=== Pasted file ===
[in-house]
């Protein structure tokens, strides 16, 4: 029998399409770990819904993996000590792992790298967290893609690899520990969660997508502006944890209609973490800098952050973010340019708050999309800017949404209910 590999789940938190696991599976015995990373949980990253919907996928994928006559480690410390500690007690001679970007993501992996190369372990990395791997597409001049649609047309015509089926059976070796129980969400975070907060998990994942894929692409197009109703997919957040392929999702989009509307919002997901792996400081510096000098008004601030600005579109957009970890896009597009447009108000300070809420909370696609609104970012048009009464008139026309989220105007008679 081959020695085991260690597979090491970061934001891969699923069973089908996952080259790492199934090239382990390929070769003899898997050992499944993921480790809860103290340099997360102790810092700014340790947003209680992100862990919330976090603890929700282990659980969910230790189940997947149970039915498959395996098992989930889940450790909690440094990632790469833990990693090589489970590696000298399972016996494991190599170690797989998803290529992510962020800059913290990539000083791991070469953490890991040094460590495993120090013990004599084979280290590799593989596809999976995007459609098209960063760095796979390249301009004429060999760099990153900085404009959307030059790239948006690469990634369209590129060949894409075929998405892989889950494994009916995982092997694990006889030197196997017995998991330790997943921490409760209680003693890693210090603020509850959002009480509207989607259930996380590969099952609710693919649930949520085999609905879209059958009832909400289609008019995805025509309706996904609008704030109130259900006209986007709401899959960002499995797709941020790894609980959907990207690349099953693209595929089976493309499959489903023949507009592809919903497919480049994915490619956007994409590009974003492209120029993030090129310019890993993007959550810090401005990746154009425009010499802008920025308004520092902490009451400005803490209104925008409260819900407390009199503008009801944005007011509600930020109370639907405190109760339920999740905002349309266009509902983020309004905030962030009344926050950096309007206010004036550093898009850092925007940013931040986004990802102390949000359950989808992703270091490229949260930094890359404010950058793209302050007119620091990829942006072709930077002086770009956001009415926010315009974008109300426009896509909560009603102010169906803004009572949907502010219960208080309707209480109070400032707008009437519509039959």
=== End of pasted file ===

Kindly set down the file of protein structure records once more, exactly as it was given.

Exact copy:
[in-house]
């Protein structure tokens, strides 16, 4: 029998399409770990819904993996000590792992790298967290893609690899520990969660997508502006944890209609973490800098952050973010340019708050999309800017949404209910 590999789940938190696991599976015995990373949980990253919907996928994928006559480690410390500690007690001679970007993501992996190369372990990395791997597409001049649609047309015509089926059976070796129980969400975070907060998990994942894929692409197009109703997919957040392929999702989009509307919002997901792996400081510096000098008004601030600005579109957009970890896009597009447009108000300070809420909370696609609104970012048009009464008139026309989220105007008679 081959020695085991260690597979090491970061934001891969699923069973089908996952080259790492199934090239382990390929070769003899898997050992499944993921480790809860103290340099997360102790810092700014340790947003209680992100862990919330976090603890929700282990659980969910230790189940997947149970039915498959395996098992989930889940450790909690440094990632790469833990990693090589489970590696000298399972016996494991190599170690797989998803290529992510962020800059913290990539000083791991070469953490890991040094460590495993120090013990004599084979280290590799593989596809999976995007459609098209960063760095796979390249301009004429060999760099990153900085404009959307030059790239948006690469990634369209590129060949894409075929998405892989889950494994009916995982092997694990006889030197196997017995998991330790997943921490409760209680003693890693210090603020509850959002009480509207989607259930996380590969099952609710693919649930949520085999609905879209059958009832909400289609008019995805025509309706996904609008704030109130259900006209986007709401899959960002499995797709941020790894609980959907990207690349099953693209595929089976493309499959489903023949507009592809919903497919480049994915490619956007994409590009974003492209120029993030090129310019890993993007959550810090401005990746154009425009010499802008920025308004520092902490009451400005803490209104925008409260819900407390009199503008009801944005007011509600930020109370639907405190109760339920999740905002349309266009509902983020309004905030962030009344926050950096309007206010004036550093898009850092925007940013931040986004990802102390949000359950989808992703270091490229949260930094890359404010950058793209302050007119620091990829942006072709930077002086770009956001009415926010315009974008109300426009896509909560009603102010169906803004009572949907502010219960208080309707209480109070400032707008009437519509039959």